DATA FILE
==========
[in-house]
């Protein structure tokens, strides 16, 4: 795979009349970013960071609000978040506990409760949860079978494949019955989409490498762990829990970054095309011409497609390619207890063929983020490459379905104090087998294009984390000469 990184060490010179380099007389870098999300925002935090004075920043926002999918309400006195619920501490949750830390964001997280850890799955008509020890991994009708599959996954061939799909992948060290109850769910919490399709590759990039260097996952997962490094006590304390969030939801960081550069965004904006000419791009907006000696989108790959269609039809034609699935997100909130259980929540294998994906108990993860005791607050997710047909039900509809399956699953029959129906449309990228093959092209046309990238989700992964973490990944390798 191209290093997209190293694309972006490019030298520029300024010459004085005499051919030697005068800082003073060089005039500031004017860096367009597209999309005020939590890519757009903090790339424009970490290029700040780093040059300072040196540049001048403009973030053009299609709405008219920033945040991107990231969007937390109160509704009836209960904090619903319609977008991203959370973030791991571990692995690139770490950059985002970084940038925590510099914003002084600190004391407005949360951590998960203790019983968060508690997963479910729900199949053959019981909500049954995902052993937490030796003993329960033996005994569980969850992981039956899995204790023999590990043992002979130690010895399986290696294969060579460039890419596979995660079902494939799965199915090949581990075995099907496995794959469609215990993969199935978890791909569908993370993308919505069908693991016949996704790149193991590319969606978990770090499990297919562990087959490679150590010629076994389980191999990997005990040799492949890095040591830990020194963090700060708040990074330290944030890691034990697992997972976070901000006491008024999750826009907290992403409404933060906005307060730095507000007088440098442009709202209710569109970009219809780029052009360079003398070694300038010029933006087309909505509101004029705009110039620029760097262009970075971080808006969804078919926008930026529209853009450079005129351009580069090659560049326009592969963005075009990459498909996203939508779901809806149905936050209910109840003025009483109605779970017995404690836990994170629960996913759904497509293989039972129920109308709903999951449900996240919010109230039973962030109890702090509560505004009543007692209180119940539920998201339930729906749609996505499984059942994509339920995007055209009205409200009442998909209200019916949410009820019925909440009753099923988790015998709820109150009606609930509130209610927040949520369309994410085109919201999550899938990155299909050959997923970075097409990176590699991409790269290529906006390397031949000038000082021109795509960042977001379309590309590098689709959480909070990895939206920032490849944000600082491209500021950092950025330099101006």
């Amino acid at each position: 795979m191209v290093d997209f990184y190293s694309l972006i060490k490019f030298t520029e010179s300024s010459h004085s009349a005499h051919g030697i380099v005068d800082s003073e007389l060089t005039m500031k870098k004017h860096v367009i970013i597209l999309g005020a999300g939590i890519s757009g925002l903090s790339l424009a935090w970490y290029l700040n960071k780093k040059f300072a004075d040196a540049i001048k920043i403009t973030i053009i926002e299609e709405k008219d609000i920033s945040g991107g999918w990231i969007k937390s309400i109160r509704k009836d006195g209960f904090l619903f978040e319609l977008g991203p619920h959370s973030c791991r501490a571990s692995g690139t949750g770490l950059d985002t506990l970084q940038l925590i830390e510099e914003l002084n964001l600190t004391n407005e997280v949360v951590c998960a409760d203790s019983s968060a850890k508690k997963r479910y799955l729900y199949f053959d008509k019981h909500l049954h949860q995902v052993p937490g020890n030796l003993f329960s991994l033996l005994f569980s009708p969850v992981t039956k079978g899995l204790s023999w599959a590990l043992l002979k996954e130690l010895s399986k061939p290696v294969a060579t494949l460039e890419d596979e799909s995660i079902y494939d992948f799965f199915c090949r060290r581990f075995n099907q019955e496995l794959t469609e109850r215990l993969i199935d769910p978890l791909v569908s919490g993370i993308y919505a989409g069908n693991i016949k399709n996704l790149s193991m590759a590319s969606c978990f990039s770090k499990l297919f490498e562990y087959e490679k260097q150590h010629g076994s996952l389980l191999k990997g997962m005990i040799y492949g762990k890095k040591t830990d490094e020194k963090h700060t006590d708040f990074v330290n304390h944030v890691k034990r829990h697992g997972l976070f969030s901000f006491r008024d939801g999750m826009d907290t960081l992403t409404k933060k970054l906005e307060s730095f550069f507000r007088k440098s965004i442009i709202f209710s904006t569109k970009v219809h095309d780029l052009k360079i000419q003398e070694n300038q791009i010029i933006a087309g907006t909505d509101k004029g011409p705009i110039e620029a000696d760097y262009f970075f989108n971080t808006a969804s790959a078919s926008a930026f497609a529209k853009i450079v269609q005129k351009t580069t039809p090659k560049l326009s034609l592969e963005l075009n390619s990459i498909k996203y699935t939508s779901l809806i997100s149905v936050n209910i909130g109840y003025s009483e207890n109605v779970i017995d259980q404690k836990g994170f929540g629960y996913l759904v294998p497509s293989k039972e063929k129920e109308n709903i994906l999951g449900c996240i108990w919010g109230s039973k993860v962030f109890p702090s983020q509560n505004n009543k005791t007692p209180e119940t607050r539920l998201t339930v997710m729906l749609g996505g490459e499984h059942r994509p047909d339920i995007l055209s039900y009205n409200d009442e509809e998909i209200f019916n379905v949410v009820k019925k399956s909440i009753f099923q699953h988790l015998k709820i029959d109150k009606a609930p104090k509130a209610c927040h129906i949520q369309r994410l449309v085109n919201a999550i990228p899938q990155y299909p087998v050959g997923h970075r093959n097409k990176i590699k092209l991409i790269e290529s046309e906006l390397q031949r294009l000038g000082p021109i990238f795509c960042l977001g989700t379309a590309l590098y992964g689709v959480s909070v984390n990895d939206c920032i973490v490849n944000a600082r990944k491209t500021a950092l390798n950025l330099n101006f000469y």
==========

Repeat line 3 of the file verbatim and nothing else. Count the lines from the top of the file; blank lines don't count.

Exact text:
């Amino acid at each position: 795979m191209v290093d997209f990184y190293s694309l972006i060490k490019f030298t520029e010179s300024s010459h004085s009349a005499h051919g030697i380099v005068d800082s003073e007389l060089t005039m500031k870098k004017h860096v367009i970013i597209l999309g005020a999300g939590i890519s757009g925002l903090s790339l424009a935090w970490y290029l700040n960071k780093k040059f300072a004075d040196a540049i001048k920043i403009t973030i053009i926002e299609e709405k008219d609000i920033s945040g991107g999918w990231i969007k937390s309400i109160r509704k009836d006195g209960f904090l619903f978040e319609l977008g991203p619920h959370s973030c791991r501490a571990s692995g690139t949750g770490l950059d985002t506990l970084q940038l925590i830390e510099e914003l002084n964001l600190t004391n407005e997280v949360v951590c998960a409760d203790s019983s968060a850890k508690k997963r479910y799955l729900y199949f053959d008509k019981h909500l049954h949860q995902v052993p937490g020890n030796l003993f329960s991994l033996l005994f569980s009708p969850v992981t039956k079978g899995l204790s023999w599959a590990l043992l002979k996954e130690l010895s399986k061939p290696v294969a060579t494949l460039e890419d596979e799909s995660i079902y494939d992948f799965f199915c090949r060290r581990f075995n099907q019955e496995l794959t469609e109850r215990l993969i199935d769910p978890l791909v569908s919490g993370i993308y919505a989409g069908n693991i016949k399709n996704l790149s193991m590759a590319s969606c978990f990039s770090k499990l297919f490498e562990y087959e490679k260097q150590h010629g076994s996952l389980l191999k990997g997962m005990i040799y492949g762990k890095k040591t830990d490094e020194k963090h700060t006590d708040f990074v330290n304390h944030v890691k034990r829990h697992g997972l976070f969030s901000f006491r008024d939801g999750m826009d907290t960081l992403t409404k933060k970054l906005e307060s730095f550069f507000r007088k440098s965004i442009i709202f209710s904006t569109k970009v219809h095309d780029l052009k360079i000419q003398e070694n300038q791009i010029i933006a087309g907006t909505d509101k004029g011409p705009i110039e620029a000696d760097y262009f970075f989108n971080t808006a969804s790959a078919s926008a930026f497609a529209k853009i450079v269609q005129k351009t580069t039809p090659k560049l326009s034609l592969e963005l075009n390619s990459i498909k996203y699935t939508s779901l809806i997100s149905v936050n209910i909130g109840y003025s009483e207890n109605v779970i017995d259980q404690k836990g994170f929540g629960y996913l759904v294998p497509s293989k039972e063929k129920e109308n709903i994906l999951g449900c996240i108990w919010g109230s039973k993860v962030f109890p702090s983020q509560n505004n009543k005791t007692p209180e119940t607050r539920l998201t339930v997710m729906l749609g996505g490459e499984h059942r994509p047909d339920i995007l055209s039900y009205n409200d009442e509809e998909i209200f019916n379905v949410v009820k019925k399956s909440i009753f099923q699953h988790l015998k709820i029959d109150k009606a609930p104090k509130a209610c927040h129906i949520q369309r994410l449309v085109n919201a999550i990228p899938q990155y299909p087998v050959g997923h970075r093959n097409k990176i590699k092209l991409i790269e290529s046309e906006l390397q031949r294009l000038g000082p021109i990238f795509c960042l977001g989700t379309a590309l590098y992964g689709v959480s909070v984390n990895d939206c920032i973490v490849n944000a600082r990944k491209t500021a950092l390798n950025l330099n101006f000469y």